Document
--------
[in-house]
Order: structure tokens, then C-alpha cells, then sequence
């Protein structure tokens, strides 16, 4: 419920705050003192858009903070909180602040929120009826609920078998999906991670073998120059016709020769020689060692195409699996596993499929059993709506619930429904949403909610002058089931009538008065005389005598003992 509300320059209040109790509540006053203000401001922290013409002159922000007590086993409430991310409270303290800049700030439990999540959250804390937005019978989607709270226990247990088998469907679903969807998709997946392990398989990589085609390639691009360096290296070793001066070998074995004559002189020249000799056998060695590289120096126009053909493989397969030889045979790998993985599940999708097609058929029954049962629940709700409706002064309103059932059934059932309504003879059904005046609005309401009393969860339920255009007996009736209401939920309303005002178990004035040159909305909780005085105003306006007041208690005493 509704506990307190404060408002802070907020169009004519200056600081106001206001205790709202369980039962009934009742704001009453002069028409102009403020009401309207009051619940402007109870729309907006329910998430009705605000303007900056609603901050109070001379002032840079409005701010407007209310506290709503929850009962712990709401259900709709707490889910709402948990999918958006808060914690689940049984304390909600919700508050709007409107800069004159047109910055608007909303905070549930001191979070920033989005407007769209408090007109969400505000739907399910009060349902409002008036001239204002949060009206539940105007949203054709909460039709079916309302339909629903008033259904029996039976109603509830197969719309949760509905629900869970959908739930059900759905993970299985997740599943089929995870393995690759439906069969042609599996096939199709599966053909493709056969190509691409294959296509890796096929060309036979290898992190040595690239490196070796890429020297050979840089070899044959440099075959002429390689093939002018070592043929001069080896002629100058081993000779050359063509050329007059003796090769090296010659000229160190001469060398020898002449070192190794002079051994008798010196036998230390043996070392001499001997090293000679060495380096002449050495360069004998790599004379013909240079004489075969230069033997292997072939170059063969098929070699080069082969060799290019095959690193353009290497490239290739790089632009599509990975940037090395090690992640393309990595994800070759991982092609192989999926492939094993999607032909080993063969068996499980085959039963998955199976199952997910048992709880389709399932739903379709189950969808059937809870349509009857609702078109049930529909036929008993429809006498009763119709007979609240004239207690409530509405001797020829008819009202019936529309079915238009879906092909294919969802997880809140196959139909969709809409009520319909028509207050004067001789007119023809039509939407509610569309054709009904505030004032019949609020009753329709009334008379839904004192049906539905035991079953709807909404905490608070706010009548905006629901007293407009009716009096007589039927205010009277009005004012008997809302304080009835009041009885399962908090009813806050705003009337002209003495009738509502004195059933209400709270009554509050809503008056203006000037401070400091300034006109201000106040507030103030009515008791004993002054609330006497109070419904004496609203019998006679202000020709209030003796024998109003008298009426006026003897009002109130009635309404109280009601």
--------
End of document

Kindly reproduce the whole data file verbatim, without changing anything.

[in-house]
Order: structure tokens, then C-alpha cells, then sequence
């Protein structure tokens, strides 16, 4: 419920705050003192858009903070909180602040929120009826609920078998999906991670073998120059016709020769020689060692195409699996596993499929059993709506619930429904949403909610002058089931009538008065005389005598003992 509300320059209040109790509540006053203000401001922290013409002159922000007590086993409430991310409270303290800049700030439990999540959250804390937005019978989607709270226990247990088998469907679903969807998709997946392990398989990589085609390639691009360096290296070793001066070998074995004559002189020249000799056998060695590289120096126009053909493989397969030889045979790998993985599940999708097609058929029954049962629940709700409706002064309103059932059934059932309504003879059904005046609005309401009393969860339920255009007996009736209401939920309303005002178990004035040159909305909780005085105003306006007041208690005493 509704506990307190404060408002802070907020169009004519200056600081106001206001205790709202369980039962009934009742704001009453002069028409102009403020009401309207009051619940402007109870729309907006329910998430009705605000303007900056609603901050109070001379002032840079409005701010407007209310506290709503929850009962712990709401259900709709707490889910709402948990999918958006808060914690689940049984304390909600919700508050709007409107800069004159047109910055608007909303905070549930001191979070920033989005407007769209408090007109969400505000739907399910009060349902409002008036001239204002949060009206539940105007949203054709909460039709079916309302339909629903008033259904029996039976109603509830197969719309949760509905629900869970959908739930059900759905993970299985997740599943089929995870393995690759439906069969042609599996096939199709599966053909493709056969190509691409294959296509890796096929060309036979290898992190040595690239490196070796890429020297050979840089070899044959440099075959002429390689093939002018070592043929001069080896002629100058081993000779050359063509050329007059003796090769090296010659000229160190001469060398020898002449070192190794002079051994008798010196036998230390043996070392001499001997090293000679060495380096002449050495360069004998790599004379013909240079004489075969230069033997292997072939170059063969098929070699080069082969060799290019095959690193353009290497490239290739790089632009599509990975940037090395090690992640393309990595994800070759991982092609192989999926492939094993999607032909080993063969068996499980085959039963998955199976199952997910048992709880389709399932739903379709189950969808059937809870349509009857609702078109049930529909036929008993429809006498009763119709007979609240004239207690409530509405001797020829008819009202019936529309079915238009879906092909294919969802997880809140196959139909969709809409009520319909028509207050004067001789007119023809039509939407509610569309054709009904505030004032019949609020009753329709009334008379839904004192049906539905035991079953709807909404905490608070706010009548905006629901007293407009009716009096007589039927205010009277009005004012008997809302304080009835009041009885399962908090009813806050705003009337002209003495009738509502004195059933209400709270009554509050809503008056203006000037401070400091300034006109201000106040507030103030009515008791004993002054609330006497109070419904004496609203019998006679202000020709209030003796024998109003008298009426006026003897009002109130009635309404109280009601």